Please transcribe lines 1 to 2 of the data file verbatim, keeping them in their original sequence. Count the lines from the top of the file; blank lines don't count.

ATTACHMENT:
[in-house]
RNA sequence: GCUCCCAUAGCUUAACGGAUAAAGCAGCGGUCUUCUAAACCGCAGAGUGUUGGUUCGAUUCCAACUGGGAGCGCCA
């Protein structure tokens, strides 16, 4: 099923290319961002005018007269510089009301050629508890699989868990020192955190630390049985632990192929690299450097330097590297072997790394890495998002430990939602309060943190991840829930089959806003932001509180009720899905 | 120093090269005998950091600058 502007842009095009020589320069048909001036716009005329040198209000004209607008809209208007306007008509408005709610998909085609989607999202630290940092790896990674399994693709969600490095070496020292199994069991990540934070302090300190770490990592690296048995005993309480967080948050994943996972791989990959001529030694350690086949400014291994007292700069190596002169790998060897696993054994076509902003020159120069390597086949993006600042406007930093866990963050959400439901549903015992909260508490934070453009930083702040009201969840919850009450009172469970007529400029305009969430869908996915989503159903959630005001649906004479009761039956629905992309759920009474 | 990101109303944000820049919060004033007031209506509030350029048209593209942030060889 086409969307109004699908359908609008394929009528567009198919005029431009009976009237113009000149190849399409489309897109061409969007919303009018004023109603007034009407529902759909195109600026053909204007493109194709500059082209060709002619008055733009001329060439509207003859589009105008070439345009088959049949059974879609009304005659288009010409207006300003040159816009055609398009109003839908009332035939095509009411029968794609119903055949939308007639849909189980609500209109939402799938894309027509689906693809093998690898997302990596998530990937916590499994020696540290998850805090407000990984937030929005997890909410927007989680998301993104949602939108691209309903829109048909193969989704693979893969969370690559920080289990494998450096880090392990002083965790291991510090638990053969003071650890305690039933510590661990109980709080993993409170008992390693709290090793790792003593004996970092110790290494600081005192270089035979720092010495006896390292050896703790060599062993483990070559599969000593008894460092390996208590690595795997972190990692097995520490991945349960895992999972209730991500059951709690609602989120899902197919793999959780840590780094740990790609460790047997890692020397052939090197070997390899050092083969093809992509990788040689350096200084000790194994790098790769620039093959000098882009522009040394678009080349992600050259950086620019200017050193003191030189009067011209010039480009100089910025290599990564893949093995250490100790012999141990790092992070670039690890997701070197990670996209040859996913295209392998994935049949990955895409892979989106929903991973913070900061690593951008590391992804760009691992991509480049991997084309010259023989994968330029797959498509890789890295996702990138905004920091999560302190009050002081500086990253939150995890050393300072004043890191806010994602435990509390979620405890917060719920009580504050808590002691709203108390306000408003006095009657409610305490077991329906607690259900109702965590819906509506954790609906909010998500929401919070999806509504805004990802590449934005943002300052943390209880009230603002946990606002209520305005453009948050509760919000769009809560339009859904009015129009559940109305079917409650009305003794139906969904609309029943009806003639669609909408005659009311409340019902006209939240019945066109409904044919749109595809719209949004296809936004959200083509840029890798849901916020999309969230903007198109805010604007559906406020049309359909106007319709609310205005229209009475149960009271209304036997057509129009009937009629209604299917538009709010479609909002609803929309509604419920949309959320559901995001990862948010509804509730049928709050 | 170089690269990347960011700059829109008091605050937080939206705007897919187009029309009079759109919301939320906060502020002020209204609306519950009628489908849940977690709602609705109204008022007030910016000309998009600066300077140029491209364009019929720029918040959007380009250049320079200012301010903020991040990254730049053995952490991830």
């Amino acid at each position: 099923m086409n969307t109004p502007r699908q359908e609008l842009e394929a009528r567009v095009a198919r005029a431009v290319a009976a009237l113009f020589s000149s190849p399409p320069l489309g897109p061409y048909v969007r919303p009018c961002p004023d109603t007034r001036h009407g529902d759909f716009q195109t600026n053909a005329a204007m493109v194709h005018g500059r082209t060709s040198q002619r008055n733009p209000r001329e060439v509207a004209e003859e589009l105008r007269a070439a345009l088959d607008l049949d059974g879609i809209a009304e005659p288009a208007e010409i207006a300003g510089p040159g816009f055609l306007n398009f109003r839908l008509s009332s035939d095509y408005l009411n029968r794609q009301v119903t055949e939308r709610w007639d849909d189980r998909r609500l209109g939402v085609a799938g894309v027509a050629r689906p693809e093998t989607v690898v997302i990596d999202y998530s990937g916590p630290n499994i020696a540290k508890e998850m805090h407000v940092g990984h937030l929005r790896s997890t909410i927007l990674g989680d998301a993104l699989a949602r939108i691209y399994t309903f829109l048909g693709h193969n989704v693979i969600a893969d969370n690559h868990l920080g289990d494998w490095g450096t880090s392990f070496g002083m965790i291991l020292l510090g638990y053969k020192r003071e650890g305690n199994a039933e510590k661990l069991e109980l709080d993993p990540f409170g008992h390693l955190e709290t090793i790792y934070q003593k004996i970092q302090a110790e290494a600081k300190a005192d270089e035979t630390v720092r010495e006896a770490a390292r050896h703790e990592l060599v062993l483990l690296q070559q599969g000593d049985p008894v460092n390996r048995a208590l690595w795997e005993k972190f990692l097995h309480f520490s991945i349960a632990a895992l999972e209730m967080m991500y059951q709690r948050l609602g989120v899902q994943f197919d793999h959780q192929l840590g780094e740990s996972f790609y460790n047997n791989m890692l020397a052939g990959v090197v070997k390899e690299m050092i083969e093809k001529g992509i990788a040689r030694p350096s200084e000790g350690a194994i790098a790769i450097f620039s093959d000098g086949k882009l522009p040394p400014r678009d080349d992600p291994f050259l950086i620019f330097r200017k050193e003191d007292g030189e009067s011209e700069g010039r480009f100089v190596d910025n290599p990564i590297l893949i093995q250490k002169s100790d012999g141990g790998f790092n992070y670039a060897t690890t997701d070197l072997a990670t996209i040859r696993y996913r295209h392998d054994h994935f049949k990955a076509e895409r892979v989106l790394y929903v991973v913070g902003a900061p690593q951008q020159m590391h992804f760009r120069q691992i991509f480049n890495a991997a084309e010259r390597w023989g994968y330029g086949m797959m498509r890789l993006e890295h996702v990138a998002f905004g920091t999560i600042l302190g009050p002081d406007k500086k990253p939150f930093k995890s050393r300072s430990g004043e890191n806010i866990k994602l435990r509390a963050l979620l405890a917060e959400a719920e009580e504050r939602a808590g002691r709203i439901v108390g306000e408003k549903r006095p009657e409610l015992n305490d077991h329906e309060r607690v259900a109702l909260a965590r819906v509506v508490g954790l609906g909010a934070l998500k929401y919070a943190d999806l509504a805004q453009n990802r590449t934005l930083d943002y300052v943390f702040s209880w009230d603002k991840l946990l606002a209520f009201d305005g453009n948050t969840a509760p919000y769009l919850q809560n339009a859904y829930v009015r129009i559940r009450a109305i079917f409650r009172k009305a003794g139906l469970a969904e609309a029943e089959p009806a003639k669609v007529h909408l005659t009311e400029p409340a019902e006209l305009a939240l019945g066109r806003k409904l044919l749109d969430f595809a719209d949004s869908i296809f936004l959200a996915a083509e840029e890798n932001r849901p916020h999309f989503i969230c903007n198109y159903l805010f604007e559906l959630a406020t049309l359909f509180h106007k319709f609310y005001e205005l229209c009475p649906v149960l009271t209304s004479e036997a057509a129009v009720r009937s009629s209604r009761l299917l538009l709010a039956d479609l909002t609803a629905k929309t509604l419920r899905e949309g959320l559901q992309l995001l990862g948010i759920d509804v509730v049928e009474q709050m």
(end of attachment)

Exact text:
[in-house]
RNA sequence: GCUCCCAUAGCUUAACGGAUAAAGCAGCGGUCUUCUAAACCGCAGAGUGUUGGUUCGAUUCCAACUGGGAGCGCCA